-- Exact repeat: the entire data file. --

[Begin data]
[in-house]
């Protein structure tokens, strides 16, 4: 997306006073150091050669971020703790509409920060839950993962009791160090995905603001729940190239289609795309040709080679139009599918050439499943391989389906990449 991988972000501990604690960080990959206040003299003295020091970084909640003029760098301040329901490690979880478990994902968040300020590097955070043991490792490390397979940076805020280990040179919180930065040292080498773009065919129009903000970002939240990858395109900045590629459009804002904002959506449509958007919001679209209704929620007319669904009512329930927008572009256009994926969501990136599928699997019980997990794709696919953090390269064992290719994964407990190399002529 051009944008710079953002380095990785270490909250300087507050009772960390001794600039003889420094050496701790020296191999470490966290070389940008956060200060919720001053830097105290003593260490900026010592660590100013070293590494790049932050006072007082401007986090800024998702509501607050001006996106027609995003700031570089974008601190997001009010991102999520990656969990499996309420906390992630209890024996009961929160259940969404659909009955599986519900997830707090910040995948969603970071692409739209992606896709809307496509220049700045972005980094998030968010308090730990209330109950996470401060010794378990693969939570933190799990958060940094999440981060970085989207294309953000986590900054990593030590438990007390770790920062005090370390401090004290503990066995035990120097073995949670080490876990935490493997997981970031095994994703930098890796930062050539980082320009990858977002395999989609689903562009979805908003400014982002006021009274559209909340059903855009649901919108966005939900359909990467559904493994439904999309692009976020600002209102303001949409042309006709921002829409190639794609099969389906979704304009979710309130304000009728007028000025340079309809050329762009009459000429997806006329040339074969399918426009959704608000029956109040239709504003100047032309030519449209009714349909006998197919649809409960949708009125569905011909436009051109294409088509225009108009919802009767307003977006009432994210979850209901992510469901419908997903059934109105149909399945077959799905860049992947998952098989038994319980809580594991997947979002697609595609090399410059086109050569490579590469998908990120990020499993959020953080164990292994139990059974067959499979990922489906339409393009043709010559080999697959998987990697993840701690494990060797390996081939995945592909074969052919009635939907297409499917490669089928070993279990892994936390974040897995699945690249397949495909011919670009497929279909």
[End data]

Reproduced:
[in-house]
């Protein structure tokens, strides 16, 4: 997306006073150091050669971020703790509409920060839950993962009791160090995905603001729940190239289609795309040709080679139009599918050439499943391989389906990449 991988972000501990604690960080990959206040003299003295020091970084909640003029760098301040329901490690979880478990994902968040300020590097955070043991490792490390397979940076805020280990040179919180930065040292080498773009065919129009903000970002939240990858395109900045590629459009804002904002959506449509958007919001679209209704929620007319669904009512329930927008572009256009994926969501990136599928699997019980997990794709696919953090390269064992290719994964407990190399002529 051009944008710079953002380095990785270490909250300087507050009772960390001794600039003889420094050496701790020296191999470490966290070389940008956060200060919720001053830097105290003593260490900026010592660590100013070293590494790049932050006072007082401007986090800024998702509501607050001006996106027609995003700031570089974008601190997001009010991102999520990656969990499996309420906390992630209890024996009961929160259940969404659909009955599986519900997830707090910040995948969603970071692409739209992606896709809307496509220049700045972005980094998030968010308090730990209330109950996470401060010794378990693969939570933190799990958060940094999440981060970085989207294309953000986590900054990593030590438990007390770790920062005090370390401090004290503990066995035990120097073995949670080490876990935490493997997981970031095994994703930098890796930062050539980082320009990858977002395999989609689903562009979805908003400014982002006021009274559209909340059903855009649901919108966005939900359909990467559904493994439904999309692009976020600002209102303001949409042309006709921002829409190639794609099969389906979704304009979710309130304000009728007028000025340079309809050329762009009459000429997806006329040339074969399918426009959704608000029956109040239709504003100047032309030519449209009714349909006998197919649809409960949708009125569905011909436009051109294409088509225009108009919802009767307003977006009432994210979850209901992510469901419908997903059934109105149909399945077959799905860049992947998952098989038994319980809580594991997947979002697609595609090399410059086109050569490579590469998908990120990020499993959020953080164990292994139990059974067959499979990922489906339409393009043709010559080999697959998987990697993840701690494990060797390996081939995945592909074969052919009635939907297409499917490669089928070993279990892994936390974040897995699945690249397949495909011919670009497929279909």